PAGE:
318. Memorandum From the Officer in Charge of Dominican Republic Affairs (Fromer) to the Acting Assistant Secretary of State for Inter-American Affairs (Rubottom)1


  • Re-evaluation of Overall U.S. Policy Towards Dominican Republic in the Light of the Murphy Case Developments

Reference is made to my memorandum to Mr. Neal of January 7, 1957 (copy attached—Tab A),2 to which you asked me to add in the light of subsequent developments.

[Page 899]


We now have the FBI summary as of January 28, 1957, which you have seen. In general terms, this discloses how Gerald Lester Murphy hired a light plane in Linden, New Jersey, six days before the anti-Trujillo Spanish Basque exile Jesus de Galindez disappeared in New York on March 12, 1956. After changing airports in the metropolitan area twice during which the plane’s seats were removed and auxiliary gasoline tanks installed, Murphy took off from Long Island late in the night of March 12th for an airport in the Miami area which had been alerted previously by a telephone call from New York.

The plane carried an immobile man, who had been brought to the airport in a wheelchair, because of an alleged “cancer” condition. Apparently the same man was still aboard when the plane landed at a small suburban Miami airport early on the morning of the 13th, refueled and took off. Late the same afternoon, by which time the plane could have flown round-trip to Monte Cristi, Dominican Republic, Murphy landed at another Miami airport alone. Shortly thereafter, he replaced the seats which had been shipped from New York and eventually, on April 2, he returned the plane to its owner.

Without going into more details, it appears almost certain that Murphy was engaged in illicit activities on behalf of the Dominican Government, including the kidnapping of someone, who probably was Galindez.

Meanwhile, the Dominican Government has dragged its feet on our requests for information and documents regarding Murphy and Octavio de la Maza, the Dominican pilot whose suicide in a Ciudad Trujillo jail was announced by Dominican authorities on January 7. We finally now have a mass of reports and documents which in essence confirm the original official Dominican view that de la Maza was responsible for Murphy’s disappearance. Without waiting on the results of the detailed examination and study, we see no reason for dissenting from what is the consensus of non-official Dominican opinion in both the Dominican Republic and this country that de la Maza’s death and alleged suicide note smack of a contrived official Dominican attempt to close the Murphy case for good.


Our reaction must be guided at least by these circumstances:

Murphy, whatever he did, was an American citizen and therefore entitled to our protection. Moreover, his parents and newspapers and members of Congress on their behalf are demanding to know what happened to him and why. They are particularly insistent that the Department pressure the Dominican Government for the fullest cooperation in solving Murphy’s disappearance.
Whatever the truth of the matter, the Dominican Government has been acting as if it has something to hide.
Nothing should be done by the Department which might impede the FBI investigation still very much in progress.
Nevertheless, in view of the growing possibility that the full details of the Murphy–Galindez link will ultimately be disclosed, the records of the Department must show, not only for domestic impact but also on other Governments, especially those of Latin America, that this investigation was relentlessly pursued without fear or favor, especially as regards the Dominican Republic.
The ultimate test in determining our position should not be whether there is enough evidence to convict in a court of law. Rather, it is whether the U.S. Government is convinced to its own satisfaction where the guilt lies, and secondarily, what will be the general conclusion among not only our own people but the populations and governments of other nations who can be expected to have an interest in this matter.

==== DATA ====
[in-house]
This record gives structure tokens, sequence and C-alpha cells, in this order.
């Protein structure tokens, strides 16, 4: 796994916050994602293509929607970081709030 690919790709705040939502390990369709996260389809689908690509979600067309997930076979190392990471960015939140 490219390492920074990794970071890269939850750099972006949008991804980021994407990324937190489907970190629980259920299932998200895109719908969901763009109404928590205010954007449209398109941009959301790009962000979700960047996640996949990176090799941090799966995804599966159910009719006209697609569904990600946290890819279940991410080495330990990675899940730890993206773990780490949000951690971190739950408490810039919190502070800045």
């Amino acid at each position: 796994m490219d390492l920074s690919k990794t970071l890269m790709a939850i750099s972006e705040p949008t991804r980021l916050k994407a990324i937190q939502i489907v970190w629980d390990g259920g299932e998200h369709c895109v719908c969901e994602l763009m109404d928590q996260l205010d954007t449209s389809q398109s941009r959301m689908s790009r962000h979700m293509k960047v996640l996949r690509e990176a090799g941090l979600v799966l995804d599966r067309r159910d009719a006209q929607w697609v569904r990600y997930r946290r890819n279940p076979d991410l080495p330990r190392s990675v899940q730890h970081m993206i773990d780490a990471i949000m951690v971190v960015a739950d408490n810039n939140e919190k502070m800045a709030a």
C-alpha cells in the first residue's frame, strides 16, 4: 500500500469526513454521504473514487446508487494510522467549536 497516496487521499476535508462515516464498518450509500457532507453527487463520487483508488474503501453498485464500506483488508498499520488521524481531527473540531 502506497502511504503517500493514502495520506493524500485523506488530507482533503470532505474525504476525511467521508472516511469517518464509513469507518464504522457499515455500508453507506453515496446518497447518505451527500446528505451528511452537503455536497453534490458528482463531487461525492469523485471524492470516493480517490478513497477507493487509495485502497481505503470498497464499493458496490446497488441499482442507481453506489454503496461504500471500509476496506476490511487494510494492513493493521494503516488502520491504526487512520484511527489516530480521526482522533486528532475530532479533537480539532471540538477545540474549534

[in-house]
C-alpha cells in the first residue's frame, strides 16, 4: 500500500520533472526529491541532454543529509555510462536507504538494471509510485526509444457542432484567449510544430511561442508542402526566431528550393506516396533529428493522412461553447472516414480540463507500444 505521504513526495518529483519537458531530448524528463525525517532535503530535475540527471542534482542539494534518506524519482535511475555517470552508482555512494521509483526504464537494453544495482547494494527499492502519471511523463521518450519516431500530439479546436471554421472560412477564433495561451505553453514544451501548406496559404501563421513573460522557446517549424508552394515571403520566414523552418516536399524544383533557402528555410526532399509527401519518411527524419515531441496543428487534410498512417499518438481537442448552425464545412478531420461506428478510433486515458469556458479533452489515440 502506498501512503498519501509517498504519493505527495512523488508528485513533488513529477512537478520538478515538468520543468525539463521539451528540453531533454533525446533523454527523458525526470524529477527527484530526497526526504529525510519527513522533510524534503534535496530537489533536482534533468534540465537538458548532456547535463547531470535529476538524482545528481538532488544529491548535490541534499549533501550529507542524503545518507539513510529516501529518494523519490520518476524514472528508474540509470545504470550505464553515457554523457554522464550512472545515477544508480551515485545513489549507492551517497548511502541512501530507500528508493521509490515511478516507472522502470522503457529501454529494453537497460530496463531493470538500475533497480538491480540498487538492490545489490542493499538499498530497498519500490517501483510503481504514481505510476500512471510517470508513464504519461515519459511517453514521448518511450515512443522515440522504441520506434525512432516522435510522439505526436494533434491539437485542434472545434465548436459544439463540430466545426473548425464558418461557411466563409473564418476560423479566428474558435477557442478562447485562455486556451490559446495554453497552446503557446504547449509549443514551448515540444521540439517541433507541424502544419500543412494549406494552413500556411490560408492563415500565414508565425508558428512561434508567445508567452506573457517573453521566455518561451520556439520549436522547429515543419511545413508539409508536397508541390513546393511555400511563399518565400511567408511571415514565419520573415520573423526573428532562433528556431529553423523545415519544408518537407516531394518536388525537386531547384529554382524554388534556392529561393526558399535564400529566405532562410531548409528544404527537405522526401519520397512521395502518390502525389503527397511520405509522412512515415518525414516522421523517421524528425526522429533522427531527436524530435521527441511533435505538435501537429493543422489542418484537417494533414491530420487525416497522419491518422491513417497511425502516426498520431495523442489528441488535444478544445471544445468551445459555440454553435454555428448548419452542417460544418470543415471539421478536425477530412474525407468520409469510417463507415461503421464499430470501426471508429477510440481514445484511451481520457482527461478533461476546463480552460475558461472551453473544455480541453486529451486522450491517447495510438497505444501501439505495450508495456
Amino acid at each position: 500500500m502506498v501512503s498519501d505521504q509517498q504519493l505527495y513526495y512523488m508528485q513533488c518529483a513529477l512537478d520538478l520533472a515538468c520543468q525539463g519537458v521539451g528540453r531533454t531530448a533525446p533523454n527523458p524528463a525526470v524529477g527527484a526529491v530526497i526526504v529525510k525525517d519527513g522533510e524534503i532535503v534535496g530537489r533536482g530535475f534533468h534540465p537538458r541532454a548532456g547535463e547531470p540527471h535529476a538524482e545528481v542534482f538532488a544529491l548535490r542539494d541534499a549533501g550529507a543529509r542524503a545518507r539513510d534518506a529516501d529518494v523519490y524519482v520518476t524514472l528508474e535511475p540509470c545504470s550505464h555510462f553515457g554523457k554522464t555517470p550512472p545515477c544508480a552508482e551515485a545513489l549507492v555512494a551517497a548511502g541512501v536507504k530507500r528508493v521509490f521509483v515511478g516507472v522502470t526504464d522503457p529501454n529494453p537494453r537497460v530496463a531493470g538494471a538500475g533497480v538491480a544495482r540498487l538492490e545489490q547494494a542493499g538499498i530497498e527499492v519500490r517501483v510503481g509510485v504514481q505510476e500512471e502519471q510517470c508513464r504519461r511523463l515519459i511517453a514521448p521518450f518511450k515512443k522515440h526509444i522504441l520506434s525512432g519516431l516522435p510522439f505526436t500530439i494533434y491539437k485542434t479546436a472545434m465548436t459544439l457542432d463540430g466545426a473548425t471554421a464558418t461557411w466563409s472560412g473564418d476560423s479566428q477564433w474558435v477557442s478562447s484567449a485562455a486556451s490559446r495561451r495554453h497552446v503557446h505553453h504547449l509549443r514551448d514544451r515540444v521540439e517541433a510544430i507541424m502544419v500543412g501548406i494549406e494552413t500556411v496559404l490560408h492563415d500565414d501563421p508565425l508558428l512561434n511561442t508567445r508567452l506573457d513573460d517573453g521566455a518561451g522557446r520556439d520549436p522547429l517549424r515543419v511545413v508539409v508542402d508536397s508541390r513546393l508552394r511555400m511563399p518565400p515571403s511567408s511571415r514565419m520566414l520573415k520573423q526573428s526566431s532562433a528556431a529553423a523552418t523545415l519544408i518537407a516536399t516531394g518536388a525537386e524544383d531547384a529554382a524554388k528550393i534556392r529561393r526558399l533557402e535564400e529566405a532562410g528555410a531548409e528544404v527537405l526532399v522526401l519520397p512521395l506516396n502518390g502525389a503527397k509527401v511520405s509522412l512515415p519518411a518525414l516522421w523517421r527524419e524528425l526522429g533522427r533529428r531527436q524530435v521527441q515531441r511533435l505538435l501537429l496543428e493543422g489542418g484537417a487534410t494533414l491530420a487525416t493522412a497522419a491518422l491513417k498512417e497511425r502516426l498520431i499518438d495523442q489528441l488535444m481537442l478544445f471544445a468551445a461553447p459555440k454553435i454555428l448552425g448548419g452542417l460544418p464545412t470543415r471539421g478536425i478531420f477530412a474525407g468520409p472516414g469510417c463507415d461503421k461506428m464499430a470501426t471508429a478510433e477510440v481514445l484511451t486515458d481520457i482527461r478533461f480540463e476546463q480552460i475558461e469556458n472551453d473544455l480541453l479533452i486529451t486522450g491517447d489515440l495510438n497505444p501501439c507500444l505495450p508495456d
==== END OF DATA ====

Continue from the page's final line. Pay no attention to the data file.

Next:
Possible Courses of Action:

Now that the Dominicans have definitely concluded that de la Maza killed Murphy and then committed suicide and in so many words have made clear they consider these cases closed, it is recommended that you consider the following possible courses of action:

The Department could implement Embassy Ciudad Trujillo’s recommendations in Despatch 393 (copy attached—Tab B).3 Ambassador Salazar would be called in to see the Under Secretary/G. He would be given the brief summary outlined above of our evidence concerning this one facet of Murphy’s activities. We should add a brief reference to Murphy’s alleged Cuban involvement. Then, we should touch on Espaillat’s4 activities, especially in New York, and also mention the molestation to American citizens of Dominican nationality on various occasions. (A draft talking paper is attached—Tab C). On the Ambassador’s departure, we should hand him a note (see Tab D).5 While a minimum amount of publicity is advocated, we should disclose to the press that we have called in the Dominican Ambassador to inform him that we are not satisfied with his Government’s replies to our requests for the fullest information and documentation concerning Murphy’s disappearance. We should add that we still cannot accept the explanation that de la Maza killed Murphy regardless of the authenticity of the suicide note ascribed to the former.
To reflect U.S. dissatisfaction and displeasure over this turn of events in our relations with the Dominican Republic, we could:
Suspend indefinitely action on the Dominican Eximbank loan applications.
Keep at a low level our representation at February 27 (Independence Day) Dominican receptions here and at other embassies abroad. In addition, our Ambassador might be called home for consultations, coinciding with this celebration in Ciudad Trujillo.
In the event of a change in our Ambassadors, delay the appointment of a successor for several months.
Discourage visits to the Dominican Republic by high ranking civilian and military officers of the United States.
A carefully-drawn public statement, cleared with Justice, including the FBI, could be issued at a high governmental level (possibly using the technique of an unidentified official) along the lines of Point (2) in Embtel 360—that “information in the possession of the U.S. Government leads to the conclusion that a link exists between the Murphy and Galindez disappearances and that the de la Maza confession whether valid or not leaves many questions unanswered”.

Possible Dominican Reactions: